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Portland Chiropractor - Tennis Elbow

Brad Farra - Tuesday, January 12, 2010


Tennis Elbow

Last spring I wrote a blog on Tennis elbow.  I thought it was time to re-post and update some information.  As a Sports Chiropractor in Portland Oregon I treat a lot of sports and extremity injuries and tennis elbow is very common.  Tennis elbow has also been called carpenters elbow and is referred to by health care professionals as lateral epicondylitis. All of the activities associated with tennis elbow include some type of hand use. Tennis players are only responsible for a small percentage of these injuries. In addition to the activities listed above there are many other possible causes including: computer terminal use, plumbing, carpentry, bowling, and too many others to list.  Tennis elbow is a repetitive use injury, not caused by a single traumatic event.

Tennis elbow usually comes on slowly with pain in the outside (lateral side) of the elbow. Sometimes the condition will go away on its own by removing the offensive activity, but it usually requires treatment for full recovery and avoidance of flare ups. Current research provides evidence that this is not an inflammatory condition, but more of a chronic degenerative condition; this explains why cortisone shots and anti-inflammatory drugs are ineffective for this condition. It should also be mentioned that cortisone shots have been shown to weaken tendons and connective tissues and should not be injected directly into a tendon.  Treatment should always begin with conservative measures. Tennis elbow is at times slow to respond to treatment, but rarely needs more invasive treatments like surgery. Conservative therapy usually includes modification or elimination of the offensive activity; for example a tennis player may need to take a break from tennis, limit the backhand swing, or at a very minimum use the two handed backhand and improve technique. In office treatment consists of soft tissue therapy, elbow joint manipulation, and ultrasound. An extremely effective type of soft tissue manipulation for tennis elbow is Graston Technique (www.grastontechnique.com). It is important to begin rehabilitation exercises including stretching and strengthening as soon as you have your elbow condition diagnosed. In less than 5% of cases surgery is needed where conservative therapy has failed. Surgery for tennis elbow is 80-90% effective.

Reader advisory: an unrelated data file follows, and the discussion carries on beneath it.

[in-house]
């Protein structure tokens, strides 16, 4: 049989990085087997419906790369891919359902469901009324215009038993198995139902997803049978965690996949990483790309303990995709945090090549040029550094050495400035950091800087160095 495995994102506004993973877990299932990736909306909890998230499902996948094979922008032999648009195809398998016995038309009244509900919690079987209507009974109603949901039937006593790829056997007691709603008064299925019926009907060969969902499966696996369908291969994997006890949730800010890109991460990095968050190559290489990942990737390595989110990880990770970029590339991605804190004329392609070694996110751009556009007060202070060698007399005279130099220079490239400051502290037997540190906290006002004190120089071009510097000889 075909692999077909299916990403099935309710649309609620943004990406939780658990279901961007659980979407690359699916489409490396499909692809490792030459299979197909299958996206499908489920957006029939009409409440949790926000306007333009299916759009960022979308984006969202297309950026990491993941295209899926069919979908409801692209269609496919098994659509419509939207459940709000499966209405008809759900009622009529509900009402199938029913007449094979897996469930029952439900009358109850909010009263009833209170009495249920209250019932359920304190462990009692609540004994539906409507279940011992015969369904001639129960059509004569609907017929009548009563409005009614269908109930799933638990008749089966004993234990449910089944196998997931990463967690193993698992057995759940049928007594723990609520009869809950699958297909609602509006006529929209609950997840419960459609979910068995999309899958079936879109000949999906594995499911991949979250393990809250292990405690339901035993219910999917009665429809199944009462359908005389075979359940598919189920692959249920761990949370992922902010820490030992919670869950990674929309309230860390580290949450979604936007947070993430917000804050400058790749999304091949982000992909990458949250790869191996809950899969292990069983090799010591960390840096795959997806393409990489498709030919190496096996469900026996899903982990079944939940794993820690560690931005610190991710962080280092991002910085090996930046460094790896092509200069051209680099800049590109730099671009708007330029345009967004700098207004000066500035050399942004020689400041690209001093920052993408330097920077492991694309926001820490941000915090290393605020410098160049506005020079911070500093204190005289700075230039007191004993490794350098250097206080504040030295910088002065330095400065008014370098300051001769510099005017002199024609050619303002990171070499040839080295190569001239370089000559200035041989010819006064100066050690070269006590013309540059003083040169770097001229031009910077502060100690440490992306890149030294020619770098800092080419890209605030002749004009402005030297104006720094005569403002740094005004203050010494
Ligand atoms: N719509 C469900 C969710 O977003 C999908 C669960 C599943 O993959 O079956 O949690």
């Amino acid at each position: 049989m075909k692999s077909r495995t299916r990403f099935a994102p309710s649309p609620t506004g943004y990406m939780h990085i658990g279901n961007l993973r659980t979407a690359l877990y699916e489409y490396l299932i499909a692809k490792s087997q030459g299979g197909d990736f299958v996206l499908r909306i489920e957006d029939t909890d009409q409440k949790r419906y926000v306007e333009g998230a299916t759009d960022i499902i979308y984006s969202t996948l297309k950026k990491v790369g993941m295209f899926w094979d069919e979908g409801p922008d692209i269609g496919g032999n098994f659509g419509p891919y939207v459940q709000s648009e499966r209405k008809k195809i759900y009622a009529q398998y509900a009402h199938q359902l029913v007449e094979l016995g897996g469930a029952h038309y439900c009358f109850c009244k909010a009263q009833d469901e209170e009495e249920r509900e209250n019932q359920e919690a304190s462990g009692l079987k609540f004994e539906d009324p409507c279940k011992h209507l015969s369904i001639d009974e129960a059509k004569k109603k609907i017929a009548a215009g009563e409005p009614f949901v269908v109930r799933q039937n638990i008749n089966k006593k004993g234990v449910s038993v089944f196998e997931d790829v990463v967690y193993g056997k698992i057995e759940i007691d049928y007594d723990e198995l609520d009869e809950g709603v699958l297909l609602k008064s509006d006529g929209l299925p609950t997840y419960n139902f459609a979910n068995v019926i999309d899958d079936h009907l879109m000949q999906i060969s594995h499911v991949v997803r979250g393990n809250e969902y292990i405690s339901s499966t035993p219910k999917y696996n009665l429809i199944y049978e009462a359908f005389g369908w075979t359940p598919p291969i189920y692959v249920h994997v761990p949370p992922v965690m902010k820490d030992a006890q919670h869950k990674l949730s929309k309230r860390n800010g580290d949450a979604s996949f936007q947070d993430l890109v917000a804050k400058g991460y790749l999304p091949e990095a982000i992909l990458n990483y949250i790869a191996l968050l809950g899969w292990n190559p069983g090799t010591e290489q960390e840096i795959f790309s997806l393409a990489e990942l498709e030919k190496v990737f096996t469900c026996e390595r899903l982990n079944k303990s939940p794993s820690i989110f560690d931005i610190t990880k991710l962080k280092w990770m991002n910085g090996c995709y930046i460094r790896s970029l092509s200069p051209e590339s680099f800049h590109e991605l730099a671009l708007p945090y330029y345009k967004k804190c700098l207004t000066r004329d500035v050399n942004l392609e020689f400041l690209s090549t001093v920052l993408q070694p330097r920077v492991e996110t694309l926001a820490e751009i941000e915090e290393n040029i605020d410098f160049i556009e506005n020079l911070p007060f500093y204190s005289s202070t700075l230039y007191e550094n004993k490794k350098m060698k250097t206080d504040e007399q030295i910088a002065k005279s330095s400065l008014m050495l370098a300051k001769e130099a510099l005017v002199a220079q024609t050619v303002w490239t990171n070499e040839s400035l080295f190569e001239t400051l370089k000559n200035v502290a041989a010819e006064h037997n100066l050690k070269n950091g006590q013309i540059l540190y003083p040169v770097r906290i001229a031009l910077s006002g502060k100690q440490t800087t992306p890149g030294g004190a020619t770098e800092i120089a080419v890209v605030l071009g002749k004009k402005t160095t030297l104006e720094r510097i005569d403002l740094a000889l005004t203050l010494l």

If you did acquire your tennis elbow with your powerful backhand a few tips might be helpful if you are unwilling to take a break from tennis and you want to continue playing while receiving treatment: change your racket (avoid high string tension), get in a long warm up, use a larger hand grip, avoid Kevlar string, use string dampers, counter weight handle of racket (retrofit handle), use a brace (counter force strap), play on slow surfaces with new and dry balls.

If you are like most people and have acquired a nasty case of tennis elbow from too much computer use.  Have someone work with you on your work station ergonomics and posture.

If you are seeking treatment for this condition go to www.drbradfarra.com for information about scheduling.

I hope you find this information helpful and as always if you have any questions please don't hesitate to contact me. drfarra@drbradfarra.com

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